The final step required to remove the deck is to detach the Power Take Off (PTO) cable spring from the deck. Carefully slide deck a few inches to the right side of the tractor to provide better access to the PTO cable spring. Then push the idle pulley (arrow in top right picture below) toward the back of the deck to create slack in the PTO cable (middle right picture below) and contract the PTO spring. Then unhook the spring. Be careful to avoid pinching injuries!
Now just one final bow tie cotter pin to remove which secures the PTO cable to the deck.
Now that the mower deck is completely detached, carefully slide it out from under the mower. Roll it to a grassy surface and flip the deck over so that it is resting upside down.
Some mowers are equipped with a lock that prevent the blades from spinning while removing (or tightening) the flange nuts. Chances are that unless you have a commercial mower, you will need to use a block of wood to prevent the blades from turning when removing the flange nuts. I keep a scrap piece of 4×4 for this purpose, but even a piece of firewood will do the trick.
Remove the nuts securing each blade to the spindle assembly. Note: High torque requirements and weeks or a season of cutting grass can make these nuts stubborn to remove. An impact wrench makes this painless. I use my Milkwaukee M18 FUEL 18-Volt Lithium-Ion Brushless Cordless 1/2 in. Impact Wrench, but alternatively you can use a breaker bar to loosen these nuts.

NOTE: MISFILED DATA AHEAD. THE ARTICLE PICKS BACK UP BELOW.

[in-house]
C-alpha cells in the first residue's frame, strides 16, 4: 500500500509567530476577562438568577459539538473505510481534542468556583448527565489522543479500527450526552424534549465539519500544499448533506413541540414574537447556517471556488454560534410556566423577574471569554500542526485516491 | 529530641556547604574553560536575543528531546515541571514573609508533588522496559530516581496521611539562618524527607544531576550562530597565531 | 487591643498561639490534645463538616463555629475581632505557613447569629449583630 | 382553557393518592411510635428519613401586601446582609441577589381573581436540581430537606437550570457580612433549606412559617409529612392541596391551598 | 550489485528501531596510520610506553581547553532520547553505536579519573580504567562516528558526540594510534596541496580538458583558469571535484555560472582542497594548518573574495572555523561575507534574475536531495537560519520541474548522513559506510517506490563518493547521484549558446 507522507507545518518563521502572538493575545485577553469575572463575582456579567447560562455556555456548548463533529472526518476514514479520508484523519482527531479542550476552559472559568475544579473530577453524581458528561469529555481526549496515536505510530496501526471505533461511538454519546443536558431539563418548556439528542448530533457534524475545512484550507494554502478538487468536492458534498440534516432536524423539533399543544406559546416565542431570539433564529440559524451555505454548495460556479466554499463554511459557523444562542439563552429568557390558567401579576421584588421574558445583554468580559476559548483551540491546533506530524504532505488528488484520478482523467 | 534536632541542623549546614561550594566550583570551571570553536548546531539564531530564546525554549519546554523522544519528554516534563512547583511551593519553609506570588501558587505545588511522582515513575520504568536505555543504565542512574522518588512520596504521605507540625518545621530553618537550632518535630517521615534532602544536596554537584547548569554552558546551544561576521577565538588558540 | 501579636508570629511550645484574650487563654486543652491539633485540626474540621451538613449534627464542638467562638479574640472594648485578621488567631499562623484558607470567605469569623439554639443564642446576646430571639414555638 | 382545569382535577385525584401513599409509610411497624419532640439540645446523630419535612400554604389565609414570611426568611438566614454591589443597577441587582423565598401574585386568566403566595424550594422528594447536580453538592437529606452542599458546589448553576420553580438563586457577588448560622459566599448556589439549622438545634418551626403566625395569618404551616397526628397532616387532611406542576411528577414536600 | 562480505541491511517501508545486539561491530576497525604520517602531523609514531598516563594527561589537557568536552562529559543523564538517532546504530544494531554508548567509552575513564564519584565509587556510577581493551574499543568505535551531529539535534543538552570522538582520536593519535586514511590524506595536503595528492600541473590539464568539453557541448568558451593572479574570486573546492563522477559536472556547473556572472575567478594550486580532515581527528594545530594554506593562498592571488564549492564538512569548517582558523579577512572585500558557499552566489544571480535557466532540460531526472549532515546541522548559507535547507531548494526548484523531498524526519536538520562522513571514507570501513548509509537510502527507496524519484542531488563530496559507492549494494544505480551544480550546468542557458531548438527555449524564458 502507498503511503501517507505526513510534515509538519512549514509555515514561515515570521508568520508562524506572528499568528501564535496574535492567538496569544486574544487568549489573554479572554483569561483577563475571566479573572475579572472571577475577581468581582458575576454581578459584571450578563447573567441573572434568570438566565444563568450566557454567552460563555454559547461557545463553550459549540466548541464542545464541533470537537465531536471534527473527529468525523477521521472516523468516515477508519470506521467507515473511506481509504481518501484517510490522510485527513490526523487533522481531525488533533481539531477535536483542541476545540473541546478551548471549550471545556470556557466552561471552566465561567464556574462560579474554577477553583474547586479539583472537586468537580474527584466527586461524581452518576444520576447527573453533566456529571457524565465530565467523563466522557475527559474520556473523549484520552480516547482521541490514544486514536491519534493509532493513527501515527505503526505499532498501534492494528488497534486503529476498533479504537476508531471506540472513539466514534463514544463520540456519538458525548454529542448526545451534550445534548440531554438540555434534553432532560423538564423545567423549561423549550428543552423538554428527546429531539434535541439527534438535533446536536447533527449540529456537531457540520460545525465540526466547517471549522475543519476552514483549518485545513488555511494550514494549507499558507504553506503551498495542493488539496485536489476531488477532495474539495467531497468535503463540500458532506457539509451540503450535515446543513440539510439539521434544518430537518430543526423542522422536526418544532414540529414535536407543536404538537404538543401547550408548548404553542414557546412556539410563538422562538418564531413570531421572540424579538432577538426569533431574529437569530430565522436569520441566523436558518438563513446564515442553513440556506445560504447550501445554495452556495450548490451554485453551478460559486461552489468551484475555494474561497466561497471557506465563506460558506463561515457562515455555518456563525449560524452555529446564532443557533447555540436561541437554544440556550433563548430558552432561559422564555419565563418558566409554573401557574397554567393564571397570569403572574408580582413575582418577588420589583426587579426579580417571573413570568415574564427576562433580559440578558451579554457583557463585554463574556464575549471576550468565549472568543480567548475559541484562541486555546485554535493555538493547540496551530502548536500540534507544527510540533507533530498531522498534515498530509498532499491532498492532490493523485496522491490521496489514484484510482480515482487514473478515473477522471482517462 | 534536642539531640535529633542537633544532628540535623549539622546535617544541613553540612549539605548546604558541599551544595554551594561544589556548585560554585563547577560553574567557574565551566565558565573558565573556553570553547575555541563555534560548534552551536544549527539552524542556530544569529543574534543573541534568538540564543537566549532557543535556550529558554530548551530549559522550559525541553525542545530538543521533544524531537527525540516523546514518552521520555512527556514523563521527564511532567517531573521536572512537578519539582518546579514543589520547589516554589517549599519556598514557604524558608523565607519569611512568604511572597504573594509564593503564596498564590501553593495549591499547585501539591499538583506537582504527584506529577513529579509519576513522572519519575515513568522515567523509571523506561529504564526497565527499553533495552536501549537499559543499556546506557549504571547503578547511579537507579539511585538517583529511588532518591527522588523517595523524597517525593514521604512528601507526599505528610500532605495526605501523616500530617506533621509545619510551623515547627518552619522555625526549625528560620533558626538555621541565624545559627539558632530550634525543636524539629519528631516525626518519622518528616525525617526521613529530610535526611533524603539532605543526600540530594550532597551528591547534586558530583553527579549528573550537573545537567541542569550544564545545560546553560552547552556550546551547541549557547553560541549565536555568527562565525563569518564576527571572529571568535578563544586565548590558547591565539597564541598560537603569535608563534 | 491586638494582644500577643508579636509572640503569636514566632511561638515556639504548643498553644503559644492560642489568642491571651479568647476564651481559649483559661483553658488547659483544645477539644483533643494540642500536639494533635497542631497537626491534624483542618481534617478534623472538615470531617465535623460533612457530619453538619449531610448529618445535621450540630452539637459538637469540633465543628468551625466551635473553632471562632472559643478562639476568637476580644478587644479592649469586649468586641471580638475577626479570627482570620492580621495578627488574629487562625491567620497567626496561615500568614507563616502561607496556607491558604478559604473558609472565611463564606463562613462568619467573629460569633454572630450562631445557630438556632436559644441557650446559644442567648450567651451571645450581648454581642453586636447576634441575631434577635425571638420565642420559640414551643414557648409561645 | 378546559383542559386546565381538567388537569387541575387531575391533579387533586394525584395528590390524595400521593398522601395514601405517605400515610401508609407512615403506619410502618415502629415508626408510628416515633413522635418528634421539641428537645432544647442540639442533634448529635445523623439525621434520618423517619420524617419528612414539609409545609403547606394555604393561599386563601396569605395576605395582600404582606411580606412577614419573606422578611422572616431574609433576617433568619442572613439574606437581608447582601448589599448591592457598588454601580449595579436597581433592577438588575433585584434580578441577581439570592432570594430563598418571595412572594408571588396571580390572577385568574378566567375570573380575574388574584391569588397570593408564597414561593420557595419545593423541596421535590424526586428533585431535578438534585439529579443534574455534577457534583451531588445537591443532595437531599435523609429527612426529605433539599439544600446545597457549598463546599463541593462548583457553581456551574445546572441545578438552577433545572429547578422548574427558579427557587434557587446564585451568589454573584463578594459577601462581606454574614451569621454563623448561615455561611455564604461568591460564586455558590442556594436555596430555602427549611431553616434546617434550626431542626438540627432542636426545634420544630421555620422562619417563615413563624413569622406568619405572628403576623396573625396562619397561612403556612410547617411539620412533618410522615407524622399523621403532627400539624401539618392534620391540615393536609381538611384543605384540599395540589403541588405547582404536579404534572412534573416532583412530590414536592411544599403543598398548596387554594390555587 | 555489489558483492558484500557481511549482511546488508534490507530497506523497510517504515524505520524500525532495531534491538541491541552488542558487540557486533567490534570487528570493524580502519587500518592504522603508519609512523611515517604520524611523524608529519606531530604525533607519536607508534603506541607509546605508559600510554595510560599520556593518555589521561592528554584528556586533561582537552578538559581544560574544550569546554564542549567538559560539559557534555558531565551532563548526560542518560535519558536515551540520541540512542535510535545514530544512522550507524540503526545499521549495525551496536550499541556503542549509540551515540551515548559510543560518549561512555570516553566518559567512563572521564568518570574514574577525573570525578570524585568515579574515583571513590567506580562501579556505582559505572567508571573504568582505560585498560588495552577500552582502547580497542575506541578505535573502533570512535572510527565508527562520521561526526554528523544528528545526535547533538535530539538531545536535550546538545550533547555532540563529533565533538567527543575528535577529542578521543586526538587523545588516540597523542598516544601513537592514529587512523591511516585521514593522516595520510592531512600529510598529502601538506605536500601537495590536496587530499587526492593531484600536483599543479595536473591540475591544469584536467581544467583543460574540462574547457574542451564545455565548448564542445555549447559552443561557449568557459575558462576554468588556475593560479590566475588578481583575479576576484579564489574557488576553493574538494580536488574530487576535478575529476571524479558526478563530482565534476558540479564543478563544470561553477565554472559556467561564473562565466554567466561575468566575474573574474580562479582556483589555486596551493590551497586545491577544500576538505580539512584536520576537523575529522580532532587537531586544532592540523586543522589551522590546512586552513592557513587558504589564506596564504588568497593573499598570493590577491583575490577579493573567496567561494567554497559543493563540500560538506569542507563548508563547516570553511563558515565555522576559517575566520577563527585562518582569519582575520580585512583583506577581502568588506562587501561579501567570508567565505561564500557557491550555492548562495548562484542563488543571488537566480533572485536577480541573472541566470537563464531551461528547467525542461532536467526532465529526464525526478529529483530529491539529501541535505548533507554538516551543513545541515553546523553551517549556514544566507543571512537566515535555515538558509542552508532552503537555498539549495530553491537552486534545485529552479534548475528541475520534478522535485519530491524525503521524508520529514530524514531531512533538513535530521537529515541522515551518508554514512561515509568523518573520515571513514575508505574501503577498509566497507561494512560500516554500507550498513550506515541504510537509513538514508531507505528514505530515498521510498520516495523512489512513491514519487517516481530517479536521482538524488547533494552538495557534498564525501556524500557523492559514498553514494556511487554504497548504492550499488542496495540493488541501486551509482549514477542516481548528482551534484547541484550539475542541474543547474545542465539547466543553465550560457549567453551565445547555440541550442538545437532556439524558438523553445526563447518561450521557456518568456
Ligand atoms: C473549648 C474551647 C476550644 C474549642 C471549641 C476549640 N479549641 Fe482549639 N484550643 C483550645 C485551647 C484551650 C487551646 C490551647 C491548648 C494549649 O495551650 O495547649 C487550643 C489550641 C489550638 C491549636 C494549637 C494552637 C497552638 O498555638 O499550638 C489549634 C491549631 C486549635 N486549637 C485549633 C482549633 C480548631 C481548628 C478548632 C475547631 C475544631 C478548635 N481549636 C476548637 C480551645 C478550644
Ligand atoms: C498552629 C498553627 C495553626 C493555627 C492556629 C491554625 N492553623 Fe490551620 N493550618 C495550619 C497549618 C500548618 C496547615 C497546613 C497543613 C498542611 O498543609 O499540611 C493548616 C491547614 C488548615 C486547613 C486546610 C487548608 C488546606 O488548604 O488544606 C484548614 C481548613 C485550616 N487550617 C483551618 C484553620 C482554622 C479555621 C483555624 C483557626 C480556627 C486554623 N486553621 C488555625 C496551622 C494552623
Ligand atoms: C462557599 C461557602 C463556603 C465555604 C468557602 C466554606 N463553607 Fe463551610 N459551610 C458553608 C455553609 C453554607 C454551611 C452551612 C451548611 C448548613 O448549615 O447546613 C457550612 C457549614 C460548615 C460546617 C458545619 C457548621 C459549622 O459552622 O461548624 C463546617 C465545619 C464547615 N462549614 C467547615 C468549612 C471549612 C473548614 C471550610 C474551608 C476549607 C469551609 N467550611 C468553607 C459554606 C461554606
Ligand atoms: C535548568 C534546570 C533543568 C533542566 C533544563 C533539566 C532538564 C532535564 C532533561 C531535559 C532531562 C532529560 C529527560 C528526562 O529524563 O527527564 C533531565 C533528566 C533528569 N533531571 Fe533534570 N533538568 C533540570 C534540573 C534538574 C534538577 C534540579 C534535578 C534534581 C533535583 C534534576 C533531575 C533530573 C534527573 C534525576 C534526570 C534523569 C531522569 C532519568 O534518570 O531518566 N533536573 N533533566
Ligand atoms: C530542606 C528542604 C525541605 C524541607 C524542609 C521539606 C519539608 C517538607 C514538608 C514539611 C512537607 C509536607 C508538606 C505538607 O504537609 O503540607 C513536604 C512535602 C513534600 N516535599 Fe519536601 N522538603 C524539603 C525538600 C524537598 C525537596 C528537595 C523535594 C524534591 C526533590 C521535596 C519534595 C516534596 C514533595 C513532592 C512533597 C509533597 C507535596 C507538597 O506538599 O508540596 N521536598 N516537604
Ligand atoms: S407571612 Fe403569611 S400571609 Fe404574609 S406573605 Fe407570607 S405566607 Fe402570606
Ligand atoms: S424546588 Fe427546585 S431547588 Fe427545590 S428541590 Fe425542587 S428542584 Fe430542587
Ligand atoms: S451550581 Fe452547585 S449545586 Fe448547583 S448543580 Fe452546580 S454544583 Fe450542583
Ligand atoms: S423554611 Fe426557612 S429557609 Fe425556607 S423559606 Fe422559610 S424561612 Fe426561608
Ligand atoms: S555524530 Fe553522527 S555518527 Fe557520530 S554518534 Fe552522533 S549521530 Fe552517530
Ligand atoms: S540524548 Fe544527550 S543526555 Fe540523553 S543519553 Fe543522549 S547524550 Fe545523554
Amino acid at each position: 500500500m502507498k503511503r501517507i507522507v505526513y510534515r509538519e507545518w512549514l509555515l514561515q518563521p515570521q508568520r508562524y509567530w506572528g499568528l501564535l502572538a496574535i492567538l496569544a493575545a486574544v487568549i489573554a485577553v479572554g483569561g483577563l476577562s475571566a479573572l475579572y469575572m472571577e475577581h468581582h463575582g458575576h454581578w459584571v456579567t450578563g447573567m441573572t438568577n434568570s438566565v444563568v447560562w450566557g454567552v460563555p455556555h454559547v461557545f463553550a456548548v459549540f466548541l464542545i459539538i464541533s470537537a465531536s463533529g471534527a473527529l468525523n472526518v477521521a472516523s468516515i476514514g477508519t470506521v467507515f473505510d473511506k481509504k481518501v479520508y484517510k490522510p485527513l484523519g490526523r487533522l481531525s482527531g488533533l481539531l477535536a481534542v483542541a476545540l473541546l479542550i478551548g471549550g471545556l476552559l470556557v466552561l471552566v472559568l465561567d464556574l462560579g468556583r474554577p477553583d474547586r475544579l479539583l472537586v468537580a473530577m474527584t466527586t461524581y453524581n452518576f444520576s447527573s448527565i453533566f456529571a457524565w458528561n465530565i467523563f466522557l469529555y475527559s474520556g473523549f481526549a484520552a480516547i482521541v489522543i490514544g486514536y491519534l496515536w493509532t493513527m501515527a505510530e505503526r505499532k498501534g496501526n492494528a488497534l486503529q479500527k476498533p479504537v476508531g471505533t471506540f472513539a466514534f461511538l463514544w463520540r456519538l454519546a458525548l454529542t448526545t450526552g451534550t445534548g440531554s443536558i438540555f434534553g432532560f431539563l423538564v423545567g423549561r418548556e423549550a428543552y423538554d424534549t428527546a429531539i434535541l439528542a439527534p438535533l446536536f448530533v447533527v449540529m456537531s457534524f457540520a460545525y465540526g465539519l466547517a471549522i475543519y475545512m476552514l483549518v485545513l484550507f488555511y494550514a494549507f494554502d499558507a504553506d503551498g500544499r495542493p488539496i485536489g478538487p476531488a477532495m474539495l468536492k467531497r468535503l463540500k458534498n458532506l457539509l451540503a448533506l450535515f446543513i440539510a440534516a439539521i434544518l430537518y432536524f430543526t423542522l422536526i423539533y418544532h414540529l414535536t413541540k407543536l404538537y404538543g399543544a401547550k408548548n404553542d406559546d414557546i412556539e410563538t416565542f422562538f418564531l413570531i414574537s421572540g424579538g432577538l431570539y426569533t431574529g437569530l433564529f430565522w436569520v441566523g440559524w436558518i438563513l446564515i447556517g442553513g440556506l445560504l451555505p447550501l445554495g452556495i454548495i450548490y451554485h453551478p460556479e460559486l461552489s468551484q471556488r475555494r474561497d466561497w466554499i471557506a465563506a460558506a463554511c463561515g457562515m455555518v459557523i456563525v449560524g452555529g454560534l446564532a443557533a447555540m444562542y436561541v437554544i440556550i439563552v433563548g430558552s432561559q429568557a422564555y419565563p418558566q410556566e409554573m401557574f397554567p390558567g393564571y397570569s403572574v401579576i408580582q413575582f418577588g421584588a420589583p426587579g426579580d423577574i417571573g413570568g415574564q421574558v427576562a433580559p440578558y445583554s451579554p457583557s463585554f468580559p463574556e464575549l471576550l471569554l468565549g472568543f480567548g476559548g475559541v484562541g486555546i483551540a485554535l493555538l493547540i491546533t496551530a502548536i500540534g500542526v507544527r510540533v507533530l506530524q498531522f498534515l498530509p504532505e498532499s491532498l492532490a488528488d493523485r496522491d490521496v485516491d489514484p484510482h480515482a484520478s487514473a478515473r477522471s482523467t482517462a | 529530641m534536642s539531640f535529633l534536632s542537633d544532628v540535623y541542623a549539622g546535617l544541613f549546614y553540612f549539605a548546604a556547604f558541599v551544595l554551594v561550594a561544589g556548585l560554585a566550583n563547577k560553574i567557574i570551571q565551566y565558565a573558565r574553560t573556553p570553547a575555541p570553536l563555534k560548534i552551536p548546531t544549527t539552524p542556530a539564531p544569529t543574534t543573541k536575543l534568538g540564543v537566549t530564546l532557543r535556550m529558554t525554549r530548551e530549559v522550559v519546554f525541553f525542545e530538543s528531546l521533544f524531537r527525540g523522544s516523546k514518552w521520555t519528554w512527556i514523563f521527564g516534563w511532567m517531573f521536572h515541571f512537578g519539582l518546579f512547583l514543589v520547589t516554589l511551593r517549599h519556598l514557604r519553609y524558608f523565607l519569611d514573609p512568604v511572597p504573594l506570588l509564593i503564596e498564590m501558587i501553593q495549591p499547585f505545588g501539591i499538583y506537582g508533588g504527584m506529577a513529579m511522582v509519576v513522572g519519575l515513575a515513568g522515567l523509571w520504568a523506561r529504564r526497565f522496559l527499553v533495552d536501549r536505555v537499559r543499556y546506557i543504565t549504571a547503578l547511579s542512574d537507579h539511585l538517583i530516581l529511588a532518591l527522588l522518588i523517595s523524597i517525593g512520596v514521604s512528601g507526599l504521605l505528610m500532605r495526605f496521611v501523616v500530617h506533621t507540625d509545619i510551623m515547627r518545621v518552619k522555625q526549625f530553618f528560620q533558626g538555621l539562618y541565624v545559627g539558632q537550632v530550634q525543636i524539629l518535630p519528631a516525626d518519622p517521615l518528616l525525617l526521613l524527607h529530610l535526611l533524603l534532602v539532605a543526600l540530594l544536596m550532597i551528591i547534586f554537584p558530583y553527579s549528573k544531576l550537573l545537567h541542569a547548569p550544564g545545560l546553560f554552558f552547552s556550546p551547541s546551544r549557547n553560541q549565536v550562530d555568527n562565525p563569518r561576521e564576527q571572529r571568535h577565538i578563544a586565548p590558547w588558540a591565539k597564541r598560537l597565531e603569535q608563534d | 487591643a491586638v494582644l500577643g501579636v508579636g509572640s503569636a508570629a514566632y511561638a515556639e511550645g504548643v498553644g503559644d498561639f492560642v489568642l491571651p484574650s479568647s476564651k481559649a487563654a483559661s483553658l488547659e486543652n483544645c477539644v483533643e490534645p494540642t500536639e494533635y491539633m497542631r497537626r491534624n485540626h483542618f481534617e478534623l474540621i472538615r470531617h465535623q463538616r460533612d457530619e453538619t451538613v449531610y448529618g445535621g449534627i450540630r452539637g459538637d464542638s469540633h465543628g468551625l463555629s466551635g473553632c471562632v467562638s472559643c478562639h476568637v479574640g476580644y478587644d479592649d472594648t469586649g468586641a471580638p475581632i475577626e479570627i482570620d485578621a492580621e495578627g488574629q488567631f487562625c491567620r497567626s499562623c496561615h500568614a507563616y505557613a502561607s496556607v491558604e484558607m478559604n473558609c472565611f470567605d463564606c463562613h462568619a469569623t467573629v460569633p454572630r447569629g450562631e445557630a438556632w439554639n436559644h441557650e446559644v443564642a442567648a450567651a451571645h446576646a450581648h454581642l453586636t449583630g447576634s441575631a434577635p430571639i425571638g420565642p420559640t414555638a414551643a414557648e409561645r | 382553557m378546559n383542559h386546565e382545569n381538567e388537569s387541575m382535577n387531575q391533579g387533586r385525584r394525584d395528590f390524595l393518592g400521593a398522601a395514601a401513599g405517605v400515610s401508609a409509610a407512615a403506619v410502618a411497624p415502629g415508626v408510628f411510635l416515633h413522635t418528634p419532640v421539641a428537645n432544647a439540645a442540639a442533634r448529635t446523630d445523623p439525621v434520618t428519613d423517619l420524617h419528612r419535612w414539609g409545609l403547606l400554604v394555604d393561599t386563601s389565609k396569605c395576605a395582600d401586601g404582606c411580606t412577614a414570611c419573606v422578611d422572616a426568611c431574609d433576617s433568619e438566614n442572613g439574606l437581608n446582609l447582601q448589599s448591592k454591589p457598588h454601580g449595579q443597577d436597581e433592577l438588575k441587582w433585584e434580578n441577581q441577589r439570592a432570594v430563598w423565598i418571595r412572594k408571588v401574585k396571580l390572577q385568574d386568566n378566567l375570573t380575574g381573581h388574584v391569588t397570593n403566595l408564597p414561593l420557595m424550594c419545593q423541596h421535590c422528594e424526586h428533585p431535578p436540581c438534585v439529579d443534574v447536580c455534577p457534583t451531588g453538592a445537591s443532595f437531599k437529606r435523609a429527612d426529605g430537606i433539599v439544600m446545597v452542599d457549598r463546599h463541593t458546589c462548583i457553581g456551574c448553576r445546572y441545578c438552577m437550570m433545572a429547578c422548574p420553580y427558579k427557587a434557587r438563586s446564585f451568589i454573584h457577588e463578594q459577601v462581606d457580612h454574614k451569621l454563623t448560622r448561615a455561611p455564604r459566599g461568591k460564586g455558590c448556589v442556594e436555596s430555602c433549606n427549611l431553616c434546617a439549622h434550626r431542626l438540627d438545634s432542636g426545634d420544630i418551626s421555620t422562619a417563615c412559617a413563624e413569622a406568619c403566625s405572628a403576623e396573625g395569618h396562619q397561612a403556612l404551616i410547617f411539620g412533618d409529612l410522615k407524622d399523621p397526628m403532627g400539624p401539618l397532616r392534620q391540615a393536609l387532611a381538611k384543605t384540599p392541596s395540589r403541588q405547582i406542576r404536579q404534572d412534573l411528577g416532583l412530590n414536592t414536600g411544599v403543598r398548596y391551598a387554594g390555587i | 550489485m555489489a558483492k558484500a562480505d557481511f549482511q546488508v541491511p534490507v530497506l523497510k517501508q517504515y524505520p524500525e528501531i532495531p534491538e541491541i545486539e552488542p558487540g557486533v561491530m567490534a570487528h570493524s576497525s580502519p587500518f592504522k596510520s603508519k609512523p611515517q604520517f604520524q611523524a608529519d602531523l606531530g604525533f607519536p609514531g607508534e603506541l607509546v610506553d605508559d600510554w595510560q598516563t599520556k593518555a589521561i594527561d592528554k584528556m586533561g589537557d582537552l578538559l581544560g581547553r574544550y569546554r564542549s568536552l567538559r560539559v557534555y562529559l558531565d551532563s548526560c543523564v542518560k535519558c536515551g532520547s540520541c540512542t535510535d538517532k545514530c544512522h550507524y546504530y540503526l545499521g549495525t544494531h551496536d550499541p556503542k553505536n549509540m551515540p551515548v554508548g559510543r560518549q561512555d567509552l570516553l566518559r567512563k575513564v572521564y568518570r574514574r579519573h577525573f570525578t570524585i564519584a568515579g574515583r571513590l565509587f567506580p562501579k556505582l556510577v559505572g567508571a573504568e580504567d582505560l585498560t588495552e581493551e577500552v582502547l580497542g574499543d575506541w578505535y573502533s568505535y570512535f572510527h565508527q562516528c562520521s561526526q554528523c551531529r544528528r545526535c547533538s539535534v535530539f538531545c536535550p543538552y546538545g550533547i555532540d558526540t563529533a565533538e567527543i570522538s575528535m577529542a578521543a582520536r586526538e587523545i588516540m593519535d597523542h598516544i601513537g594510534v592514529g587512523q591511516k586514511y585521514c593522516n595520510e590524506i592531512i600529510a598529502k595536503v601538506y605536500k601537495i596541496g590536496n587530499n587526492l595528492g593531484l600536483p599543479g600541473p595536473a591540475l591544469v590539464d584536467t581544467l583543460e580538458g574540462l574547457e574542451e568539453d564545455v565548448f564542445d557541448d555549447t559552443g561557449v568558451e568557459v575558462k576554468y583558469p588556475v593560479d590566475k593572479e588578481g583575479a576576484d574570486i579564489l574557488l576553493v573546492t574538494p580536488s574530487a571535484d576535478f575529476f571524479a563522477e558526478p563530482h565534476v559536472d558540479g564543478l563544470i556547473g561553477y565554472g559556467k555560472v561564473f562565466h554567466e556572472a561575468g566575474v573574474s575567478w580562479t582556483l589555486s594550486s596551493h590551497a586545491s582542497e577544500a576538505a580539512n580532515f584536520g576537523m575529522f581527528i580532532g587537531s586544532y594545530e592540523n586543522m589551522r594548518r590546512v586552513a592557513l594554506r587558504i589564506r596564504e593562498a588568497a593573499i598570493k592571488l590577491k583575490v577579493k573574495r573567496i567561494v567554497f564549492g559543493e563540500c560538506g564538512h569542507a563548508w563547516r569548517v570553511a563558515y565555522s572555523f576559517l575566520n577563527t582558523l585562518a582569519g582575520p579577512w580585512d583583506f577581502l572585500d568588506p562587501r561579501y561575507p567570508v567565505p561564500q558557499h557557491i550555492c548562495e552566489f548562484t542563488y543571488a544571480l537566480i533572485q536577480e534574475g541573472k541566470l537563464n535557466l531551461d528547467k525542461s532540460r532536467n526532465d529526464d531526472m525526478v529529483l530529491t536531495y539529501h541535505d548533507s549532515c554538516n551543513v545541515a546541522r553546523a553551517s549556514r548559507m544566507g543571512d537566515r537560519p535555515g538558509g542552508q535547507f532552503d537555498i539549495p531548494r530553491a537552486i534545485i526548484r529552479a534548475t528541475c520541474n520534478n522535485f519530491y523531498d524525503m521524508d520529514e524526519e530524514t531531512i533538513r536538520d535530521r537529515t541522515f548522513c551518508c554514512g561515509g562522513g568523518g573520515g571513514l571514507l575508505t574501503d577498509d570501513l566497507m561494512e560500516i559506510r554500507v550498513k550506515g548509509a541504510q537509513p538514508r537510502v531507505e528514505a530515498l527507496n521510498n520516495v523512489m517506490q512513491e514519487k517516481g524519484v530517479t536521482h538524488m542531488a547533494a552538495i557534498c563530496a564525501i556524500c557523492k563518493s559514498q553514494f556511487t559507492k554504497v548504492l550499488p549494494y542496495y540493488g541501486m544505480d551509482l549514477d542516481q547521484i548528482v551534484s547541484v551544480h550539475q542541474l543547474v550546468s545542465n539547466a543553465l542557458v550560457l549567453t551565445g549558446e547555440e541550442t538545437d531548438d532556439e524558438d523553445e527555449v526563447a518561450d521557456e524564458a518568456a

Now replace with a sharpened (or new) set of blades. Hand tighten the nuts and then complete tightening using a torque wrench according to your owner’s manual. This Cub Cadet specifies tighten the flange nut between 70 lbs-ft and 90 lbs-ft. (Tip: Keep a spare set of blades on hand. This way you can sharpen your old blades on a rainy day or have them professionally sharpened at your local small engine service shop, so they will be ready for a midseason swap.)
Now reattach the mower deck by completing the removal steps in reverse order.
- When reattaching the PTO cable to deck mount eyelet, position cable collar through eyelet and secure the bow tie pin so that the pin’s belly is seated in the collar’s notch (inset image 1 and 2 below).
- Lower the deck lift lever, so that the lift arm’s can be positioned on the deck mounting rods (inset 3 and 4).
- Do NOT forget to reposition the pulley keeper post through the mower’s frame (inset 5) after looping the belt back in place around the drive pulley.
- Finally, inspect all connections and ensure the deck will raise and lower (inset 6).
Congrats you are done. Now go ahead and lay down some big league outfield-styled lawn stripes in that yard!
Hi I’m Jason. I know a little about a lot — which occasionally gets me in a sticky situation. Fortunately, the DIYer community is always there to help get my projects back on track! I enjoy time outdoors, researching and collecting tools, gadgets & gear, as well as craft beer and mixing cocktails.